2. The resource owner authenticates to the authorization server. In this demonstration, they sign in using the default journey configured for the realm.

    By default, client applications in Identity Cloud use implied consent. If Identity Cloud is configured to require explicit consent, the authorization server presents the resource owner with a consent screen. To continue the flow, the resource owner must select Allow to grant consent.

    The authorization server redirects the resource owner to the URL specified in the redirect_uri parameter.

  3. Inspect the URL in the browser.

    It contains a code parameter with the authorization code the authorization server has issued.

    For example:

    https://www.example.com/callback?code=<authorization-code>&iss…​

  4. Follow the steps to get an access token.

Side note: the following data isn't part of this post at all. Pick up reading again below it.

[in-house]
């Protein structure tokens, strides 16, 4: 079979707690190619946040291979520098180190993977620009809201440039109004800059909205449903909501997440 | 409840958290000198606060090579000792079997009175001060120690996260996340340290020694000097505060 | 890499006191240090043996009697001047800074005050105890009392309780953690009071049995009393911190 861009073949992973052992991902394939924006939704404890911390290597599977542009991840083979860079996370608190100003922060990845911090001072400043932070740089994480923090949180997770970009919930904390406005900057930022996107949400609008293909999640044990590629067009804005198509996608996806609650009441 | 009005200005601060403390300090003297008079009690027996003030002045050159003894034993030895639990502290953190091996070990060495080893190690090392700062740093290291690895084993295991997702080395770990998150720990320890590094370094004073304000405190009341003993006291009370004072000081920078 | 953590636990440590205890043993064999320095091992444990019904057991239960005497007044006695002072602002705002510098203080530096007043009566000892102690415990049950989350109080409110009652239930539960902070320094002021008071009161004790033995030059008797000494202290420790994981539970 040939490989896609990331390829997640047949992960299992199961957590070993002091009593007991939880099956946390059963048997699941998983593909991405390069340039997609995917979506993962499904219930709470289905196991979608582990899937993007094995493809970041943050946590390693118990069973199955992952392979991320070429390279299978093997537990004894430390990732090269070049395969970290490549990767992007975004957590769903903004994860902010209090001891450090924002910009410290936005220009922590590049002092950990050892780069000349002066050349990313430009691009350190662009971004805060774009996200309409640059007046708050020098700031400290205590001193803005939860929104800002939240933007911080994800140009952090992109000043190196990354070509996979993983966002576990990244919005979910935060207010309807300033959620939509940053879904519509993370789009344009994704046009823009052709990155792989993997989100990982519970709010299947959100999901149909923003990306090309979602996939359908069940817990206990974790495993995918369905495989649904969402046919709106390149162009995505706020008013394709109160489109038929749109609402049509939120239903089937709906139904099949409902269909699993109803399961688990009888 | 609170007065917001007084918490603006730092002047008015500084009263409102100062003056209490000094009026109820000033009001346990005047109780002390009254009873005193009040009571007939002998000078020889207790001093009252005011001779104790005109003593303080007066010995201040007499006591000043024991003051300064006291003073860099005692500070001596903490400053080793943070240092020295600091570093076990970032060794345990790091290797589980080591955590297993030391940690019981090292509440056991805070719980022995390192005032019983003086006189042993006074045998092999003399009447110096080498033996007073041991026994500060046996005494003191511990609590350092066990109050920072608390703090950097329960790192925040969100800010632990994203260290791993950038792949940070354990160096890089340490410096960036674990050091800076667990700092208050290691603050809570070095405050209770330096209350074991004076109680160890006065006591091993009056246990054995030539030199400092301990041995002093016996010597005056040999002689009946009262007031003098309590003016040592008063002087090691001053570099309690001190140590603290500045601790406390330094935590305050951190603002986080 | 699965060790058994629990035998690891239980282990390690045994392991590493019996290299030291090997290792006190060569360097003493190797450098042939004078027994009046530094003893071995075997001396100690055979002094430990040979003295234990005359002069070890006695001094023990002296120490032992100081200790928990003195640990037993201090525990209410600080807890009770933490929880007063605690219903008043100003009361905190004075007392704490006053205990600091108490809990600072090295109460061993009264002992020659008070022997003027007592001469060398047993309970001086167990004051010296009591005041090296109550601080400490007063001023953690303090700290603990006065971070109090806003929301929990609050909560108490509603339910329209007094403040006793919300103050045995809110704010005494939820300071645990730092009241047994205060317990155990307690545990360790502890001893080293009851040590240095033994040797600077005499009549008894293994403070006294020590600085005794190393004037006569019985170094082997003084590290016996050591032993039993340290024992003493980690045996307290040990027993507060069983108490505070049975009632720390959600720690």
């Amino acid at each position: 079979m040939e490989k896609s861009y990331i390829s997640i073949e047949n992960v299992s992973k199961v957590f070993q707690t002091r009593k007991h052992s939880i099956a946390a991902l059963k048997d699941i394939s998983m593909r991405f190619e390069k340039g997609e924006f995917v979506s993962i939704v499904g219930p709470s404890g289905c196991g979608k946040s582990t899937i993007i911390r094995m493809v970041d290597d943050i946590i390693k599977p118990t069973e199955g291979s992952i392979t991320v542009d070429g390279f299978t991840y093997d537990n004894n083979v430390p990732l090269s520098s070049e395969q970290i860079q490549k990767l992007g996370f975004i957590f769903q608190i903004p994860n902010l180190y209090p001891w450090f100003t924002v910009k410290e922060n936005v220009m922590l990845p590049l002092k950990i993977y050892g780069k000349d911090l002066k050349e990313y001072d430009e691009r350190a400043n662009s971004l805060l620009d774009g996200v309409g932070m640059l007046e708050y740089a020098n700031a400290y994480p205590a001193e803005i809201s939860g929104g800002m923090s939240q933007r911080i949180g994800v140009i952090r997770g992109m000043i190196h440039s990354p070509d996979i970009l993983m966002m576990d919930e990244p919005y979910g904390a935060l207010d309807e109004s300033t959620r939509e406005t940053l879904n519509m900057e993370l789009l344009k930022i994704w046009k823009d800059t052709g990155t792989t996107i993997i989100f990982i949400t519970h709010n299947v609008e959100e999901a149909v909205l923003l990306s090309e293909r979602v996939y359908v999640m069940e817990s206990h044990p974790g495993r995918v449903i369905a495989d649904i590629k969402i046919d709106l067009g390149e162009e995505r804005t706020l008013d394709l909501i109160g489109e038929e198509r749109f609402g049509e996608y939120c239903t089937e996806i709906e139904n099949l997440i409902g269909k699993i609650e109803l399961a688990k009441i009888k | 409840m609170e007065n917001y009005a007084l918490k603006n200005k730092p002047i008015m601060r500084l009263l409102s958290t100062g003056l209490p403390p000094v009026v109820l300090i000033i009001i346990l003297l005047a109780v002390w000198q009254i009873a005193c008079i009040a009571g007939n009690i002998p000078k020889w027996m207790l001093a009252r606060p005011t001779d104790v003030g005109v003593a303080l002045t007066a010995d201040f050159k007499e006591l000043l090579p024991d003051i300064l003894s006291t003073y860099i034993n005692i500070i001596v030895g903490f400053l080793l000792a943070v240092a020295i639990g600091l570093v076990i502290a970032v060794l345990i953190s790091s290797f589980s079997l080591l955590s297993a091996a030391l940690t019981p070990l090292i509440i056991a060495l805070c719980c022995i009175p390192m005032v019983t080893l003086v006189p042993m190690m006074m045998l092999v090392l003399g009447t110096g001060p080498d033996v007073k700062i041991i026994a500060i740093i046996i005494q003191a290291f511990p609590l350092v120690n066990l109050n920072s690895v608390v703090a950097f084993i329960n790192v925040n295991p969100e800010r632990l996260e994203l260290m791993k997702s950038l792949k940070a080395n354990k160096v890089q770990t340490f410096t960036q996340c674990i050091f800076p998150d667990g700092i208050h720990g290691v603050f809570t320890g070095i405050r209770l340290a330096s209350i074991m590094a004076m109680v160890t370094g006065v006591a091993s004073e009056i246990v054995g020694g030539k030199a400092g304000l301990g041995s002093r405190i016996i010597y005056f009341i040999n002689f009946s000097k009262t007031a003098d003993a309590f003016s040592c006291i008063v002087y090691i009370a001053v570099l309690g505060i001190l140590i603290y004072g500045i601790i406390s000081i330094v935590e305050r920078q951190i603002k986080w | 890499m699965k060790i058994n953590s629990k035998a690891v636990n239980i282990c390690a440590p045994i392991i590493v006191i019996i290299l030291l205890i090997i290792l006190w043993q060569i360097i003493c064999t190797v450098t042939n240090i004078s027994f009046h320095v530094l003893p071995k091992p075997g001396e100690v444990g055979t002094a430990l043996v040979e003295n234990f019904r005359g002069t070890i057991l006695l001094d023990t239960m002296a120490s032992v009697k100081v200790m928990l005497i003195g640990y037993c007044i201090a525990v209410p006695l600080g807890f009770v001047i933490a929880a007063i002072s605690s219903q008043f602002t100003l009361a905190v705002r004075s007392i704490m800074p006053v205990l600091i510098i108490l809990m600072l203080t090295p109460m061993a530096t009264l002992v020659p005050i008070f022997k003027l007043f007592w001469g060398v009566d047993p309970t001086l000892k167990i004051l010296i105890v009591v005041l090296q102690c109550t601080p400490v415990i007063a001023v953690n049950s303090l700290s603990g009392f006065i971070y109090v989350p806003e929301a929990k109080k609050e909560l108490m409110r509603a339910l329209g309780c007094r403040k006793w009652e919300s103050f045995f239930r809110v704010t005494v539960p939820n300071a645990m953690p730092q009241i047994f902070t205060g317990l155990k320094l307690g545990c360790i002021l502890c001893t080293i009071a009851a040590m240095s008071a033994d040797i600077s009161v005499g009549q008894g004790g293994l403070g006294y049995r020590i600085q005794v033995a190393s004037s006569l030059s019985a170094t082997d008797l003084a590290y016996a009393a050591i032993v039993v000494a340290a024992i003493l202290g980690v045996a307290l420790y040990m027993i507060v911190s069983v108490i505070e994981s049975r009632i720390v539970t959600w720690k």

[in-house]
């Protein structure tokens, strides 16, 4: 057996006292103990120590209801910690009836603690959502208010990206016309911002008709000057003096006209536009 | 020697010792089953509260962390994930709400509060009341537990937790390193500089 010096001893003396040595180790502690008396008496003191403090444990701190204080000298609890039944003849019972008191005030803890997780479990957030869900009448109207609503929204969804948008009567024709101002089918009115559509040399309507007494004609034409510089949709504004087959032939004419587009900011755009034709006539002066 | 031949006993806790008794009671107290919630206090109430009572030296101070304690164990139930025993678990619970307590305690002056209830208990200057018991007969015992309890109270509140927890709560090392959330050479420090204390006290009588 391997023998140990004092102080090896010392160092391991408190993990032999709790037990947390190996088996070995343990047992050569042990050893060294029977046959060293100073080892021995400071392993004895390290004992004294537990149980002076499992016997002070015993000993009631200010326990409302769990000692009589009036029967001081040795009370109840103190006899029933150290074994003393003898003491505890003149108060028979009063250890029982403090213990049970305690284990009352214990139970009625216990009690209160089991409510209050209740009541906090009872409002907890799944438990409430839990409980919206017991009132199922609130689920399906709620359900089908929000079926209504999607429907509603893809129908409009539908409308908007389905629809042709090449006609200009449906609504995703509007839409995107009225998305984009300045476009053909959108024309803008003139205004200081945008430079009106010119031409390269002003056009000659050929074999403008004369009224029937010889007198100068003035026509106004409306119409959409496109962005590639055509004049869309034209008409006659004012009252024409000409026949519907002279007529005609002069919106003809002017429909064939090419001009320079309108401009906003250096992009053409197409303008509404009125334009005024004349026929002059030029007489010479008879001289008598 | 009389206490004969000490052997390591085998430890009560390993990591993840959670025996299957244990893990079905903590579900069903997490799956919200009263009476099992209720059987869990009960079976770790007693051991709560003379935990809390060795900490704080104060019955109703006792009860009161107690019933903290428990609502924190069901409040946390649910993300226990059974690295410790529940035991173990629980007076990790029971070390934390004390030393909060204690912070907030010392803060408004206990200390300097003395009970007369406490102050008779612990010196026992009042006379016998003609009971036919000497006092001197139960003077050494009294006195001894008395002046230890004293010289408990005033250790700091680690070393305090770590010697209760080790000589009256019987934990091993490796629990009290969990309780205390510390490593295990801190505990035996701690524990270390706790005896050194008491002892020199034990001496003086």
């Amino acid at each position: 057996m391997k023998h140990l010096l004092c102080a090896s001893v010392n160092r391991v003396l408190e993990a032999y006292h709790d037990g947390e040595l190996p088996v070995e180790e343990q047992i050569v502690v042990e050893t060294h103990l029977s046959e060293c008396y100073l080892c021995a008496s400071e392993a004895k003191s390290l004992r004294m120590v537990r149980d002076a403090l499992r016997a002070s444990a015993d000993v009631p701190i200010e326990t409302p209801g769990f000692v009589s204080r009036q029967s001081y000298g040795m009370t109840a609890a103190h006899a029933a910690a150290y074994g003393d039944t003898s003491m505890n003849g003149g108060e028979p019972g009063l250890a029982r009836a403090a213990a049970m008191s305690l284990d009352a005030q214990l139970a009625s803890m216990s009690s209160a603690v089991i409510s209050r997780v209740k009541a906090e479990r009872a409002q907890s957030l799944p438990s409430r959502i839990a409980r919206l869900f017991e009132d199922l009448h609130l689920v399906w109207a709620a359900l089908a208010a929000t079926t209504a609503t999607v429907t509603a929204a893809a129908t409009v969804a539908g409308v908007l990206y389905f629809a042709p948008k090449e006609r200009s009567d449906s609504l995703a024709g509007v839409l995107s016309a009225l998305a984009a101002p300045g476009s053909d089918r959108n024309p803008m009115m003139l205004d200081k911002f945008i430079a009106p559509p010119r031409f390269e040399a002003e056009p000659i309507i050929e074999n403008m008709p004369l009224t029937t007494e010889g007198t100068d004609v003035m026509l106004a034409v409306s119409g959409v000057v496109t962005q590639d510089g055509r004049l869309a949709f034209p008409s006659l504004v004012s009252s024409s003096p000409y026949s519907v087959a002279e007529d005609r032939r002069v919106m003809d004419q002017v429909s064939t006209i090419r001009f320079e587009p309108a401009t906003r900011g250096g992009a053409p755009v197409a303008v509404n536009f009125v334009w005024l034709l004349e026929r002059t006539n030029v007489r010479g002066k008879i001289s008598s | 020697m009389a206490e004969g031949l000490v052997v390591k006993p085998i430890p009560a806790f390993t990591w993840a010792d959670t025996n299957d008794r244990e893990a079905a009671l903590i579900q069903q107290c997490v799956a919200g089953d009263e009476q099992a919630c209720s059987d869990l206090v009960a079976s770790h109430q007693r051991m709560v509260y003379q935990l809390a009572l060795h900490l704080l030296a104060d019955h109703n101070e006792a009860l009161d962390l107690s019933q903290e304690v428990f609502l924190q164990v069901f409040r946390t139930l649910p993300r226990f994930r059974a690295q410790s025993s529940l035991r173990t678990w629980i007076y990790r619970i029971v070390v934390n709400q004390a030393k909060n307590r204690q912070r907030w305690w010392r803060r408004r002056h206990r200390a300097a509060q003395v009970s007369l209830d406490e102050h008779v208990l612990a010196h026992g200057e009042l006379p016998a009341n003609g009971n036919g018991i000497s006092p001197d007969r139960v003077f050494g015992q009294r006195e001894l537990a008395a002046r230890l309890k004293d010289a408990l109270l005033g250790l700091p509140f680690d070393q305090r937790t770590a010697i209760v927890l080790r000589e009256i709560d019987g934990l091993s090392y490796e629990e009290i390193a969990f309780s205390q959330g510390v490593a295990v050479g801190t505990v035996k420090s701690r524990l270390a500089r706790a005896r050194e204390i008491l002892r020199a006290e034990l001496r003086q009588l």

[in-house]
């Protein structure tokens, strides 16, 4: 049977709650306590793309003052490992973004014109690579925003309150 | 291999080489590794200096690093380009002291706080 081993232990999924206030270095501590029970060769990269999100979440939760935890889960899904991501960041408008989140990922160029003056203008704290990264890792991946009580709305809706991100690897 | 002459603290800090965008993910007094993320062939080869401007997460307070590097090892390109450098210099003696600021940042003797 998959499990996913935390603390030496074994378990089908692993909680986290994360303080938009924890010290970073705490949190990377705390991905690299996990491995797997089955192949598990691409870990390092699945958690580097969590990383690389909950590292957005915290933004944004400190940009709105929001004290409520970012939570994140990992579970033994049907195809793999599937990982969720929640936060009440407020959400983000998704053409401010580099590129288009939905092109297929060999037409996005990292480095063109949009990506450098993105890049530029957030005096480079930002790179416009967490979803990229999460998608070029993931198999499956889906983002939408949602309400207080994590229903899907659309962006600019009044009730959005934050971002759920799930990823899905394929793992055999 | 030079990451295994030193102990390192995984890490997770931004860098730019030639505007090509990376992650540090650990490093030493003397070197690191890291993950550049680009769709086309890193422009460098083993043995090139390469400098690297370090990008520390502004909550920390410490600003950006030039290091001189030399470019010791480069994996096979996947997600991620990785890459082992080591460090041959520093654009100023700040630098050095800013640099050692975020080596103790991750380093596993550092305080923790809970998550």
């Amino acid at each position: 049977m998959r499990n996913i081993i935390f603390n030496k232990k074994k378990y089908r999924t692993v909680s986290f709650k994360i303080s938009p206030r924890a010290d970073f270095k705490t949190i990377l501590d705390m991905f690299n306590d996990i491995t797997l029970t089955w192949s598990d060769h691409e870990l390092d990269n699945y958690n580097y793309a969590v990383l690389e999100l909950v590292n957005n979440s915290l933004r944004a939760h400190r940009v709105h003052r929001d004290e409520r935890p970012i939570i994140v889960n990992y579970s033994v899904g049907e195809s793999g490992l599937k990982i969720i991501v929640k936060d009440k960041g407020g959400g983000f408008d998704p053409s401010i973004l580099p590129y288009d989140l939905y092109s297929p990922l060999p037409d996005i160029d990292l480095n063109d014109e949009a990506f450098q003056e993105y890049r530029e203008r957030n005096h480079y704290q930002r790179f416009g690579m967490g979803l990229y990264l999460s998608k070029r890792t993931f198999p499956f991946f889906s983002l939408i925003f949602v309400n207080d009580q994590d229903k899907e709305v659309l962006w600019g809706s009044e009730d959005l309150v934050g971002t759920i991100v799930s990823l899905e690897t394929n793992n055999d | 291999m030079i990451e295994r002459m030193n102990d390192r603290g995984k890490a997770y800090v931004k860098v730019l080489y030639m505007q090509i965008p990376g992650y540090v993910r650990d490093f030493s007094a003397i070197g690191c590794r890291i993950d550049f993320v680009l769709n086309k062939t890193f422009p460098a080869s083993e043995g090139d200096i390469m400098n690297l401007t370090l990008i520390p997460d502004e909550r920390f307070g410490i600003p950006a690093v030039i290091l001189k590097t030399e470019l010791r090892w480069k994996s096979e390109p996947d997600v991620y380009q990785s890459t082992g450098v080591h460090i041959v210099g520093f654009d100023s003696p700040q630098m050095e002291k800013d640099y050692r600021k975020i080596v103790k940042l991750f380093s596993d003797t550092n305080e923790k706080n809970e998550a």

Get an authorization code using REST

  1. Authenticate as the resource owner.

    For example:

    $ curl \
    --request POST \
    --header 'Content-Type: application/json' \
    --header 'X-OpenAM-Username: <resource-owner-username>' \
    --header 'X-OpenAM-Password: <resource-owner-password>' \
    --header "Accept-API-Version: resource=2.0, protocol=1.0" \
    'https://<tenant-env-fqdn>/am/json/realms/root/realms/alpha/authenticate'
    {"tokenId":"<tokenId>","successUrl":"/enduser/?realm=/alpha","realm":"/alpha"}
  2. As the client, call the /oauth2/authorize endpoint to request the authorization code. Provide the resource owner’s SSO token in a cookie and the following parameters:

    • scope: write

    • response_type: code

    • client_id: myClient